Pipistel and Delft Technical University have introduced hydrogen (H2) powered, 19-seat airliners for the intermediate-range market. Both are unique configurations with unique propulsion concepts. Both attempt to lower drag through the use of their propulsive systems.
Pipistrel announced their Miniliner concept as a response to a “significant market potential” for a “zero-emission airplane in the 20-seat size class, capable of operating quietly from runways shorter than 1 [kilometer], including grass airstrips at small aerodromes.” Seen as a disruptive element in providing service to currently unserved areas within a 200 to 1,000 kilometer (124 to 620 mile) range, the Miniliner could also serve as a microfeeder craft between small airports and large hubs.
Although Pipistrel is somewhat mum about the internal and powerplant details for the craft, the propeller locations seem to indicate a major effort to reduce drag and eliminate wingtip vortices. The tail, for instance, is very much what Bruce Carmichael, a proponent of laminar-flow designs, proposed for light aircraft for decades.
A major part of MAHEPA (Modular Approach to Hybrid-Electric Propulsion Architecture) for several years, Pipistrel is also “actively performing conceptual design studies in-house, as well as partnering with universities under the also EU-funded UNIFIER19 project.”
Pipistrel and two project partners from Politecnico di Milano and TU Delft, “…have laid groundwork, methodology and tools for multi-objective interdisciplinary design and optimization of a brand-new near-zero-emission regional aircraft concept.”
Pipistrel is now working to overcome the “40-year-old designs, powered by fuel-burning, noisy and maintenance-intensive turboprop engines, currently in service. They hope to be part of UNIFER’s mission of turning out zero-emission craft that will “allow for a Direct Operating Cost (DOC) reduction of 30 to 40 percent on a per-seat metric relative to today’s solutions. Advanced flight automation technologies will “facilitate single-pilot operations.”
The company sees an Entry into Service (EIS) of 2028 to 2030, without major large infrastructure investments. With various European Union and multiple industry partners, Pipistrel foresees regulatory and operational acceptance.
Pipistrel designer Tine Tomazic explained to Flight Global that the maximum take-off weight will be around 8,500 to 9,000 kilograms (18,700 to 19,800 pounds), “slightly above the 8,618kg upper limit for CS-23 aircraft.” He feels that good relations with regulators, made possible by the successful certification of the Velis Electro, may enable some relaxation of those limits.
Since clean hydrogen production and distribution is a growing factor in Europe, Pipistrel’s Miniliner will benefit from an increasing readiness to service fleets of 19-seat H2-powered aircraft.
Delft TU’s Greenliner
As explained on the project’s web site, “The Greenliner was designed during the Design Synthesis Exercise which is the final graduation project of the Aerospace Engineering Bachelor program at the Delft University of Technology.” It’s rather astounding to think this was designed by 10 students in 10 weeks. They received well-deserved high grades and the 2018 Anthony Fokker Prize from The Dutch Aerospace Foundation.
Their 134-page technical report, encompassing the range of disciplines involved, is evidence of the many overnighters they must have pulled putting the design together.
Like the Pipistrel design, the Greenliner uses liquid hydrogen stored inside the fuselage behind the passenger cabin as its fuel. Fuel cells inside the wings produce electricity which then powers 18 propellers at the back of the fuselage. This latter feature is part of an approach to boundary layer ingestion (BLI) which pulls the airflow over the last part of the fuselage back into the boundary layer.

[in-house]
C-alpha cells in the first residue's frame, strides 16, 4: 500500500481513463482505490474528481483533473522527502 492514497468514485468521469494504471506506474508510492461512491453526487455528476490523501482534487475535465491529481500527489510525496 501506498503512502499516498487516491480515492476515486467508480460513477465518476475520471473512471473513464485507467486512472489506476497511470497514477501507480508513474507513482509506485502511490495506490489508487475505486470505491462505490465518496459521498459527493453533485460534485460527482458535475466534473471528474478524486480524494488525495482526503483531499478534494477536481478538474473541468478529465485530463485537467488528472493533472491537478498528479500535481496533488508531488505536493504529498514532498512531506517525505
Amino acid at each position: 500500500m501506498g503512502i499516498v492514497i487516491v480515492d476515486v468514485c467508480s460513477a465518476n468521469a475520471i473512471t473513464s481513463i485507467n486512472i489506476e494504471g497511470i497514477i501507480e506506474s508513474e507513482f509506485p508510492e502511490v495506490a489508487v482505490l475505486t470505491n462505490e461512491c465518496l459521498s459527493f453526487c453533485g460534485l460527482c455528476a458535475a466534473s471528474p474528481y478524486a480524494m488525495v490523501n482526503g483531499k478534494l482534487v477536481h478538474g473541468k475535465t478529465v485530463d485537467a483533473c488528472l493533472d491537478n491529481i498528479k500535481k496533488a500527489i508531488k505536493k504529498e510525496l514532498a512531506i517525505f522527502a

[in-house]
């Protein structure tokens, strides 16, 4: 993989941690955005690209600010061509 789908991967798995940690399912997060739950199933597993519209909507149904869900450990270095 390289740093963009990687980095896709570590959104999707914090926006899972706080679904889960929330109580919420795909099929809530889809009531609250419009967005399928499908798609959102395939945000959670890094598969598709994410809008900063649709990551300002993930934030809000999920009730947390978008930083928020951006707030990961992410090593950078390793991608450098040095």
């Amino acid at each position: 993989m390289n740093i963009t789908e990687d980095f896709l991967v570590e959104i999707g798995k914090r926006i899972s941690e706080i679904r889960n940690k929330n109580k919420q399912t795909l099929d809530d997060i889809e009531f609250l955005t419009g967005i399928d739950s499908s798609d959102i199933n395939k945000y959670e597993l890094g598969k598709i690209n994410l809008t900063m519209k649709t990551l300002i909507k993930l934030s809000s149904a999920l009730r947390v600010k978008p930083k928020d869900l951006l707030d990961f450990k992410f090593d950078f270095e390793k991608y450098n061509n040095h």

The team’s report indicates use of Magnax AXF 185 motors, “[an] 8[kilogram] (15.4 pound) unit with a diameter of 185 [millimeters] (7.2 inches) and peak power output of 100 kW (136 hp). The company is envisioning the use of these motors in everything from electric motorcycles and vehicles to electric aircraft, and even in large wind turbines when used as generators.” This total output of 1,800 kilowatts (2,448 horsepower) gives a power loading of only 3.58 kilograms per kilowatt or 6.8 pounds per horsepower. Compared to a Cessna 150’s 16 pounds per horsepower, this should provide excellent short-field performance and climb rates. The Greenliner’s specs would be the equivalent of a Cessna 150 powered by 235 hp!
Clean Wings with Gurney Flaps
Greenliner’s wing is a clean design set far back on the fuselage, probably to delay interference drag, but also to compensate for those 18 motors set even further back. This places the three-abreast passenger compartment over the wing, probably reducing trim drag for varying passenger loads.
The students even applied a trick used by Valdez STOL competitors, placing a Gurney flap (named for the great racing driver) on the trailing edge and getting a boost in the lift/drag ratio.
In the video, Marco Delgado Schwartz, a member of the 10-student team that designed Greenliner, explains the reasoning behind the craft and why it is important to the future of the environment.
With a range of 925 km (575 miles), the Greenliner can cover 80 percent of all flights in regional aviation. Its 19 passengers means it can be certified within both CS-23 or CS-25, European Union regulations that are compatible with FAA requirement. Its maximum takeoff weight of 6,450 kilograms (14,220 pounds) enables operations from 1,500-meter (4,921-feet) runways, covering a vast majority of smaller airports.
Emitting only water vapor over their routes, these two 19-seat, H2-powered airliners will be capable of delivering passengers to formerly unserved areas and and expanding network of regional airports. Let’s see similar plans for the U. S. infrastructure.